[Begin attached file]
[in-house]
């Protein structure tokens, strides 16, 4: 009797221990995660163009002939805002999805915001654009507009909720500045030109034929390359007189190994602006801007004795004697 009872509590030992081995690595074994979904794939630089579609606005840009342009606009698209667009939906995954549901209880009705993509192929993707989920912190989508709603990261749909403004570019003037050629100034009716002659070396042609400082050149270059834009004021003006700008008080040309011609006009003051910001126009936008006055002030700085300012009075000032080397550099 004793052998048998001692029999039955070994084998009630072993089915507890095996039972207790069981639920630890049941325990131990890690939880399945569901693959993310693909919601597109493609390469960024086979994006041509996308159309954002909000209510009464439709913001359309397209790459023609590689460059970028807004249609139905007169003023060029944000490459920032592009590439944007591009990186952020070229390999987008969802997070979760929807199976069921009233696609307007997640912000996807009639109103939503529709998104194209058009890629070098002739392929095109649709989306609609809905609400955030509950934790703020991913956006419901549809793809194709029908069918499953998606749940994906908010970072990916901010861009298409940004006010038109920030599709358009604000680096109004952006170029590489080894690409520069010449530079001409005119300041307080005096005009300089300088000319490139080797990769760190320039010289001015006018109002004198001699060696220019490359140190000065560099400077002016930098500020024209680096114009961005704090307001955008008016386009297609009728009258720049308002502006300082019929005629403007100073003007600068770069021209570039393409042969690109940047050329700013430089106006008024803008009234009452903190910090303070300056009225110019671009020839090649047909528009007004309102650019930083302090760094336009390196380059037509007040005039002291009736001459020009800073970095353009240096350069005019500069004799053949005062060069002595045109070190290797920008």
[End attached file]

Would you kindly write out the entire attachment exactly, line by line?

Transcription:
[in-house]
């Protein structure tokens, strides 16, 4: 009797221990995660163009002939805002999805915001654009507009909720500045030109034929390359007189190994602006801007004795004697 009872509590030992081995690595074994979904794939630089579609606005840009342009606009698209667009939906995954549901209880009705993509192929993707989920912190989508709603990261749909403004570019003037050629100034009716002659070396042609400082050149270059834009004021003006700008008080040309011609006009003051910001126009936008006055002030700085300012009075000032080397550099 004793052998048998001692029999039955070994084998009630072993089915507890095996039972207790069981639920630890049941325990131990890690939880399945569901693959993310693909919601597109493609390469960024086979994006041509996308159309954002909000209510009464439709913001359309397209790459023609590689460059970028807004249609139905007169003023060029944000490459920032592009590439944007591009990186952020070229390999987008969802997070979760929807199976069921009233696609307007997640912000996807009639109103939503529709998104194209058009890629070098002739392929095109649709989306609609809905609400955030509950934790703020991913956006419901549809793809194709029908069918499953998606749940994906908010970072990916901010861009298409940004006010038109920030599709358009604000680096109004952006170029590489080894690409520069010449530079001409005119300041307080005096005009300089300088000319490139080797990769760190320039010289001015006018109002004198001699060696220019490359140190000065560099400077002016930098500020024209680096114009961005704090307001955008008016386009297609009728009258720049308002502006300082019929005629403007100073003007600068770069021209570039393409042969690109940047050329700013430089106006008024803008009234009452903190910090303070300056009225110019671009020839090649047909528009007004309102650019930083302090760094336009390196380059037509007040005039002291009736001459020009800073970095353009240096350069005019500069004799053949005062060069002595045109070190290797920008």